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Amr ibn al-As

Amr ibn al-As

Military Officer

Amr ibn al-As al-Sahmi (Arabic: عَمْرِو ابْنِ الْعَاصِ, romanized: ʿAmr ibn al-ʿĀṣ al-Sahmī; c. 573 – 664) was the Arab commander who led the Muslim conquest of Egypt and served as its governor in 640–646 and 658–664. The son of a wealthy Qurayshite, Amr embraced Islam in c. 629 and was assigned important roles in the nascent Muslim community by the Islamic prophet Muhammad. The first caliph Abu Bakr (r. 632–634) appointed Amr as a commander of the conquest of Syria. He conquered most of Palestine, to which he was appointed governor, and led the Arabs to decisive victories over the Byzantines at the battles of Ajnadayn and Yarmouk in 634 and 636.

Amr launched the conquest of Egypt on his own initiative in late 639, defeating the Byzantines in a string of victories ending with the surrender of Alexandria in 641 or 642. It was the swiftest of the early Muslim conquests. This was followed by westward advances by Amr as far as Tripoli in present-day Libya. In a treaty signed with the Byzantine governor Cyrus, Amr guaranteed the security of Egypt's population and imposed a poll tax on non-Muslim adult males. He maintained the Coptic-dominated bureaucracy and cordial ties with the Coptic patriarch Benjamin. He founded Fustat as the provincial capital with the mosque later called after him at its center. Amr ruled relatively independently, acquired significant wealth, and upheld the interests of the Arab conquerors who formed Fustat's garrison in relation to the central authorities in Medina. After gradually diluting Amr's authority, Caliph Uthman (r. 644–656) dismissed him in 646 after accusations of incompetency from his successor Abdallah ibn Sa'd.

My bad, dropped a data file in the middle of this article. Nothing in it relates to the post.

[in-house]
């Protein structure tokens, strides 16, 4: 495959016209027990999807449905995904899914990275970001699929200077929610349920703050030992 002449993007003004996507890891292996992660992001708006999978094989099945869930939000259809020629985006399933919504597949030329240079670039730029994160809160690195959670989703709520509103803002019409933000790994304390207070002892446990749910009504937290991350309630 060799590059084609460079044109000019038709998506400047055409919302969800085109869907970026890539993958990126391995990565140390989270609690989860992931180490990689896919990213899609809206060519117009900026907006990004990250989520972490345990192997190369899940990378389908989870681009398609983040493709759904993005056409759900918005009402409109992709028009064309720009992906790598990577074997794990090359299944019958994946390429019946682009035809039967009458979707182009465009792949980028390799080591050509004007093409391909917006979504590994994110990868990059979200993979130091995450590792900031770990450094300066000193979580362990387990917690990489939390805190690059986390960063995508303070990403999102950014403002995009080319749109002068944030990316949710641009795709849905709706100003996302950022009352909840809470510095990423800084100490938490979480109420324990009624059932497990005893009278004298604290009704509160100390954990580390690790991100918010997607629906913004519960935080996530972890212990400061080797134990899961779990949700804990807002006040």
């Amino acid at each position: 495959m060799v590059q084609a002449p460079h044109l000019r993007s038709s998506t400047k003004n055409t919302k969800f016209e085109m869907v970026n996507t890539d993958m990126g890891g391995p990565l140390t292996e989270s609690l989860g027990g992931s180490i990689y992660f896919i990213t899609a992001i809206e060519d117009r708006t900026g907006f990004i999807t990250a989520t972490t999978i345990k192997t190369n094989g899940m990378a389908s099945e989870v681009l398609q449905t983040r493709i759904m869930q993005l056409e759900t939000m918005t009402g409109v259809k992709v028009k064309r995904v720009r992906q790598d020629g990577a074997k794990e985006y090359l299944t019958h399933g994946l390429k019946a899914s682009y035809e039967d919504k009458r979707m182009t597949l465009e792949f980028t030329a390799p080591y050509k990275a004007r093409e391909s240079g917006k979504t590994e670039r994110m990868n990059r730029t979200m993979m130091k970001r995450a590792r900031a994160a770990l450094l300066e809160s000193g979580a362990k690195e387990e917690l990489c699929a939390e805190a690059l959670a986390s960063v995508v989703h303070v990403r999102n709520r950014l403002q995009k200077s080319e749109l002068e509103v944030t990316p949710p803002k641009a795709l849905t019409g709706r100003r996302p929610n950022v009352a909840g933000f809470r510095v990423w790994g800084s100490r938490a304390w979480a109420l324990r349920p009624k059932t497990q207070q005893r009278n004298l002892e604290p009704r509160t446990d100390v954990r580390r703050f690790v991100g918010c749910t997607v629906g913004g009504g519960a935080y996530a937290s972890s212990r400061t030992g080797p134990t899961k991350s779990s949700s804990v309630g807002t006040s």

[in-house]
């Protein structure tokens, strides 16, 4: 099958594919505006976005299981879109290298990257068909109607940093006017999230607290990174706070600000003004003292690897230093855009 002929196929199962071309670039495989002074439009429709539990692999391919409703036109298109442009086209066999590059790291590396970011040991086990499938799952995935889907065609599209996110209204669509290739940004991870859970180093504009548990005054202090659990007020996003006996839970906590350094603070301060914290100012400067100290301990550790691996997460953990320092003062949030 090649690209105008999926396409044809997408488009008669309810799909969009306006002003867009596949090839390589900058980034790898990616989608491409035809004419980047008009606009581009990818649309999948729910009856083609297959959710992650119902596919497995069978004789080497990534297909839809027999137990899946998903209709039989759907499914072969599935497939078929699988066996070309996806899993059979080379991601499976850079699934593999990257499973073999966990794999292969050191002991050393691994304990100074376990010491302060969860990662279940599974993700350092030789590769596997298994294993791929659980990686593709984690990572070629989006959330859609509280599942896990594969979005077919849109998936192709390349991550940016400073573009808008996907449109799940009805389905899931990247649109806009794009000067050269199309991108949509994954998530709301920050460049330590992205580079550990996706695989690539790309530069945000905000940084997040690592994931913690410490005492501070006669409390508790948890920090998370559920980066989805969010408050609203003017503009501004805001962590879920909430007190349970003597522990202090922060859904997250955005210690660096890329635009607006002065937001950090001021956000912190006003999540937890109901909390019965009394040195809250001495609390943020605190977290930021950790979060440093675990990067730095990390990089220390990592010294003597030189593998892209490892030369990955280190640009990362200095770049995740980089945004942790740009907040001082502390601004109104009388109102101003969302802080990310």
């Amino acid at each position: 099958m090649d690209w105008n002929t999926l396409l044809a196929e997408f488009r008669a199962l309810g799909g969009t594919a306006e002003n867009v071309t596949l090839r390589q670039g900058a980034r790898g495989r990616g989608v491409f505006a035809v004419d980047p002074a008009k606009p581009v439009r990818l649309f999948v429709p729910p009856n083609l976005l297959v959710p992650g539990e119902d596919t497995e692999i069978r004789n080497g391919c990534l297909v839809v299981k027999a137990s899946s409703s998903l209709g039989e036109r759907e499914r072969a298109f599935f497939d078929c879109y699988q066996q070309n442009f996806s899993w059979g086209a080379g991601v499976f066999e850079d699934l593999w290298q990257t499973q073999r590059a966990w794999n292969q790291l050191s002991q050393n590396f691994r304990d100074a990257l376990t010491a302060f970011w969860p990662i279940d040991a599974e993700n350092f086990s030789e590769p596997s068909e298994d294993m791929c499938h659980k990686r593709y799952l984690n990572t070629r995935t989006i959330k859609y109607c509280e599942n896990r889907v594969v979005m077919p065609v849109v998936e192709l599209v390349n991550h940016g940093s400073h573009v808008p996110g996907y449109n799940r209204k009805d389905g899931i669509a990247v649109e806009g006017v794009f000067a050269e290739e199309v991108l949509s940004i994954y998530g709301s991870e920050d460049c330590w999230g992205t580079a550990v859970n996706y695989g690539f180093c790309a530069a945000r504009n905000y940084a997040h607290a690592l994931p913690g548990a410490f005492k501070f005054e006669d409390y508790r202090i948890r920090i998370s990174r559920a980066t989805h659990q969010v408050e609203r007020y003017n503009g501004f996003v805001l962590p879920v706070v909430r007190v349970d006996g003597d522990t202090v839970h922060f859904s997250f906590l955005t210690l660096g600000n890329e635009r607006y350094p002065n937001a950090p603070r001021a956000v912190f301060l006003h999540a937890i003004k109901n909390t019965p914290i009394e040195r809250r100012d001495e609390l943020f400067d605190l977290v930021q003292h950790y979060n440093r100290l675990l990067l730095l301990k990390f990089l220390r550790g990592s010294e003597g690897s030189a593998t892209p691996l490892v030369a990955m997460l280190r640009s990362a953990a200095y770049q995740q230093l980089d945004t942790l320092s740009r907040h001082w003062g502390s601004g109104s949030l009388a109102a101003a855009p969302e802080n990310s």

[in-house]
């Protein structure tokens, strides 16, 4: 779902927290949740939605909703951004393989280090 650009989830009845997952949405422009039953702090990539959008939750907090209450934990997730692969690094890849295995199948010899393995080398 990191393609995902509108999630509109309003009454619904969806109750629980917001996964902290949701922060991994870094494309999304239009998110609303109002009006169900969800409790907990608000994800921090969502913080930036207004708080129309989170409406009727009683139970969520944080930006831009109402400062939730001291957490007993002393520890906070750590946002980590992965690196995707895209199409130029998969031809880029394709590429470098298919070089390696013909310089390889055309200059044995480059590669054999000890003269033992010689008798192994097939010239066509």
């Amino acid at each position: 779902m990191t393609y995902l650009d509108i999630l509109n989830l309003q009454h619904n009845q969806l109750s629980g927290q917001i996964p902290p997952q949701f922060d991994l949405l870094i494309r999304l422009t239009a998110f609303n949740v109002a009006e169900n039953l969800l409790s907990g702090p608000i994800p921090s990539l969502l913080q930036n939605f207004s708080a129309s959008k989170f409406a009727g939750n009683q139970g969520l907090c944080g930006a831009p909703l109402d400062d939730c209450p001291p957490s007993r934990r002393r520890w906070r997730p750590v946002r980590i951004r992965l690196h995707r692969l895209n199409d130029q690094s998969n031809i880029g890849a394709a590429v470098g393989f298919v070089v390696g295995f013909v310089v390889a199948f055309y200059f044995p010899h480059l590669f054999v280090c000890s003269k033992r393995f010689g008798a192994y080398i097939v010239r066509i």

After mutineers from Egypt assassinated Uthman, Amr distanced himself from their cause, despite previously instigating opposition against Uthman. In the ensuing First Muslim Civil War, Amr joined Mu'awiya ibn Abi Sufyan against Caliph Ali (r. 656–661) due to promises of the governorship of Egypt and its tax revenues. Amr served as Mu'awiya's representative in the abortive arbitration talks to end the war. Afterward, he wrested control of Egypt from Ali's loyalists, killing its governor Muhammad ibn Abi Bakr, and assumed the governorship instead. Mu'awiya kept him in his post after establishing the Umayyad Caliphate in 661 and Amr ruled the province until his death.

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Live for this life as though you live in it forever and live for the life to come as though you die tomorrow.